He robs the rich to feed the poor, or so the folk tales of Robin Hood and his merry men detail. In today’s world of startups and social media activism, it seems the myth has taken new life in the form of some modern day Robin Hoods that use controversial methods to serve noble causes.
The following groups and individuals are some examples of modern day Robin Hoods that skirt legality to give to those in need.
1. Occupy’s Rolling Jubilee Fund
The best letter a millenial can get, after perhaps a belated acceptance letter to Hogwarts, is what 2,700 students received in September 2014: A notification that their student loan debt has been forgiven.
Rolling Jubilee, a project of the economic activist group and Occupy offshoot Strike Debt, gamed the system to abolish, in total, $3.8 million in private loans of Everest College students, several years after forgiving millions of dollars in medical debt.
Good Guy Greg likes the Rolling Jubilee. pic.twitter.com/Yx0UTby9df
— StrikeDebt (@StrikeDebt) September 29, 2014
How? In a technically legal move, the group had a debt collector spend a crowd-sourced $100,000 to buy off the debt from Corinthian Colleges, and turn it over to the campaign which forgave it instead of collecting.
2. Robin Hoods in Spain
Speaking of loans, outlaw-in-hiding Enric Duran of Catalan borrowed half a million euros worth from 39 Spanish banks with no intention of paying them back. Instead, he handed the money over to social activists in need of resources to promote capitalism alternatives.
I have “stolen” 492.000€ to those who most stole from us in order to denounce them and build alternatives for society and…bit.ly/14dU6yo — Enric Duran (@EnricDuranG) September 17, 2013
Applying for loans under the pretense of a fake television production company, the former table-tennis coach was arrested for his swindling in 2009 but released on bail two months later.
In the face of an 8 year sentence in February of 2013, he fled instead of standing trial, and is now considering his next move from an undisclosed location.
Spain is also home to Juan Manuel Sanchez Gordillo, a Spanish politician that participated in a series of “Robin Hood raids” of supermarkets during which food and necessities were stolen and redistributed to poor families and food banks.
Though Sanchez Gordillo has political immunity, he’s said he would be happy to waive it and be jailed for the cause.
3. Paul Tudor Jones’ Robin Hood Foundation
Many have argued that activities on Wall Street are unethical at best and illegal at worst. Billionaire hedge-fund manager Paul Tudor Jones, however, has used his wolfish gains to give back to the New York City poor through what he aptly named the Robin Hood Foundation.
Since its inception, Jones has himself given over 1.25 million dollars to the charity. The “taking from the rich” portion of his agenda comes in the form of persuading donations out of billionaires at luxurious charity galas, and using Wall Street ruthlessness to achieve nonprofit success.
4. Robin Hood 702 – Casino Robin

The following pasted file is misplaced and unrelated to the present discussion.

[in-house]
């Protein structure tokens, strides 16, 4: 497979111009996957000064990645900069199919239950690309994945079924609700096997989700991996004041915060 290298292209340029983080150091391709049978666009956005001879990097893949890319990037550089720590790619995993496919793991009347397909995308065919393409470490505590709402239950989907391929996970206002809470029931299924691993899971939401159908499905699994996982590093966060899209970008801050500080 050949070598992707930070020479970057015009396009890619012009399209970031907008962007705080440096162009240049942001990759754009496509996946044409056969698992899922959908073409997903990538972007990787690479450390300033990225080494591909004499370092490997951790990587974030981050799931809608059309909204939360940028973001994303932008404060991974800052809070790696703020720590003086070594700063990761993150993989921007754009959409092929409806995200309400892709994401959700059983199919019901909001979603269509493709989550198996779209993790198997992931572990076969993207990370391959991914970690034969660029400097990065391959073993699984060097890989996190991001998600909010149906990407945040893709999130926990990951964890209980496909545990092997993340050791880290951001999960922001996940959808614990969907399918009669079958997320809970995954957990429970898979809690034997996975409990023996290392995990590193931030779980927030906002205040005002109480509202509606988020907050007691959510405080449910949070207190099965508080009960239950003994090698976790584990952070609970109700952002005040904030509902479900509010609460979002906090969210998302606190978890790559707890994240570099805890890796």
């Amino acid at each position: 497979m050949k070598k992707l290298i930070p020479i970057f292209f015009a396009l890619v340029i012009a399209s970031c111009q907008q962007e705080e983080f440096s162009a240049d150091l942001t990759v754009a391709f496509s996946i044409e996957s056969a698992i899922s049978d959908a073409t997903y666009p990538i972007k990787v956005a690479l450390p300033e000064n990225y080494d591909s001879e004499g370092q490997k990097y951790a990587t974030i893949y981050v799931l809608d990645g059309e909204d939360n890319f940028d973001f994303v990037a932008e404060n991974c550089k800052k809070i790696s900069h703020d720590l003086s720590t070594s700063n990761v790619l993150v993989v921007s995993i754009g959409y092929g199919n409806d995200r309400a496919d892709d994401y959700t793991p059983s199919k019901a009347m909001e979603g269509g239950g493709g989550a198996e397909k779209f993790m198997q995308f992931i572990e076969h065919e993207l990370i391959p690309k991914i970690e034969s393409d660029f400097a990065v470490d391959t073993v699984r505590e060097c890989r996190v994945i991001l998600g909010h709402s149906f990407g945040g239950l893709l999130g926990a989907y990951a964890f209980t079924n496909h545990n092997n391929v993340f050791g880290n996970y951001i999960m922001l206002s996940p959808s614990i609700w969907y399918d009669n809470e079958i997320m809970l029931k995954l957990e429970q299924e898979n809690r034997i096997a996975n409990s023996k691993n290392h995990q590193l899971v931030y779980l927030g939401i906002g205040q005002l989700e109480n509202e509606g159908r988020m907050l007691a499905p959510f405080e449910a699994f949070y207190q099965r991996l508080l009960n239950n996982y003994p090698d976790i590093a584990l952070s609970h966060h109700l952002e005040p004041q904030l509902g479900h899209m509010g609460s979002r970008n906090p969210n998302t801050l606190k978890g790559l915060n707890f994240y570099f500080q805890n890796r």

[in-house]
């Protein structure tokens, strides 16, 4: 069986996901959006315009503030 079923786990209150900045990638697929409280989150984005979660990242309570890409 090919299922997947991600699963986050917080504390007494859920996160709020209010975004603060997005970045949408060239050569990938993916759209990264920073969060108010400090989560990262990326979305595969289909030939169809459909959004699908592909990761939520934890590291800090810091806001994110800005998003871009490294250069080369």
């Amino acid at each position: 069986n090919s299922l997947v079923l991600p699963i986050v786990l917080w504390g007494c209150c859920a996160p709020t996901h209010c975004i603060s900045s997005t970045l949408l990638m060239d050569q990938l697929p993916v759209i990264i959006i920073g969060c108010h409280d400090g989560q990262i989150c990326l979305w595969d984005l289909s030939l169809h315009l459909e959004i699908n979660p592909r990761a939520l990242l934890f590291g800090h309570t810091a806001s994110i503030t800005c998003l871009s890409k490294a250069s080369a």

One mysterious self-proclaimed Robin Hood purportedly takes from rich casinos and gives to the needy. Though winning money gambling in Vegas is admittedly not a crime, his Robin Hood shtick has done a lot of good in the world so far.
LOOKING FOR A DESERVING FAMILY STRUGGLING IN DEBT, FOR A CHANCE TO BE FLOWN TO VEGAS ALL EXPENSES PAID AND RELIEVED OF THEIR MONEY WOES. — Robin Hood702 (@robinhood702) September 23, 2009
With a website and Twitter handle, Robin Hood 702 has prompted people to register with their stories to get their debts paid off with his winnings. The philanthropist also organized an elaborate Christmas feast for the homeless in 2013, and reportedly rescued residents from a fire in an unrelated act of heroism.
5. Construction Robin Hoods
In a 2012 act that may or may not be associated with the vigilante group Anonymous, a group of New Yorkers were alleged to have stolen construction materials from luxury developments in Manhattan and delivered them to neighborhoods devastated by Hurricane Sandy.
The press release states, “Liberated from their role in building multimillion-dollar pieds-à-terre for wealthy CEOs and Hollywood celebrities, these tools are now in the collective hands of some of the hardest-hit communities in the city where they are now being allocated and shared among the people who need them most.”
6. Hamburg Umsonst
A gang of Hamburg activists, criminals that went by creative names such as “Spider Mum” “Multiflex” and “Santa Guevara” earned the comparison to Robin Hood through their philanthropic thievery in 2006.
The gang of 30 captured attention after raiding a swanky foodery dressed in superhero costumes to distribute the finest of goods to the city’s new underclass of unpaid interns and “one-euro-jobbers” — after stopping for a quick photo op, that is.
The group is also known for leaving notes at crime scenes with messages like this one: “Without the abilities of a superhero, survival is impossible in the town of the millionaires.”
The group has been out of the news since 2006, so it’s unknown whether they’re still at large, or if their spandex, capes, and avidity for fine cheeses eventually gave them away.